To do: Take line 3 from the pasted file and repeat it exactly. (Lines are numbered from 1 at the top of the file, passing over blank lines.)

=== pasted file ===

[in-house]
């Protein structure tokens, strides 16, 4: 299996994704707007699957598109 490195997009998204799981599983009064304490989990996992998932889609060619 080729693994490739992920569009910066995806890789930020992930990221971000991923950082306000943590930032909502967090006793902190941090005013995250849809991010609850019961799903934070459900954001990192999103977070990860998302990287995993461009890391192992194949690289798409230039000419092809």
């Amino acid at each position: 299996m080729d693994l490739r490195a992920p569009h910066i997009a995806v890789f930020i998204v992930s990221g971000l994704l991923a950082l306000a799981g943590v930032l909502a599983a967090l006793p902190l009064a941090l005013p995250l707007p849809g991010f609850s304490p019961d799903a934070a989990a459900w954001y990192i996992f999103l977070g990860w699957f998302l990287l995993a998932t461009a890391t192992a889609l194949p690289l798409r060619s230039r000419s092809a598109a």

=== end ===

């Amino acid at each position: 299996m080729d693994l490739r490195a992920p569009h910066i997009a995806v890789f930020i998204v992930s990221g971000l994704l991923a950082l306000a799981g943590v930032l909502a599983a967090l006793p902190l009064a941090l005013p995250l707007p849809g991010f609850s304490p019961d799903a934070a989990a459900w954001y990192i996992f999103l977070g990860w699957f998302l990287l995993a998932t461009a890391t192992a889609l194949p690289l798409r060619s230039r000419s092809a598109a």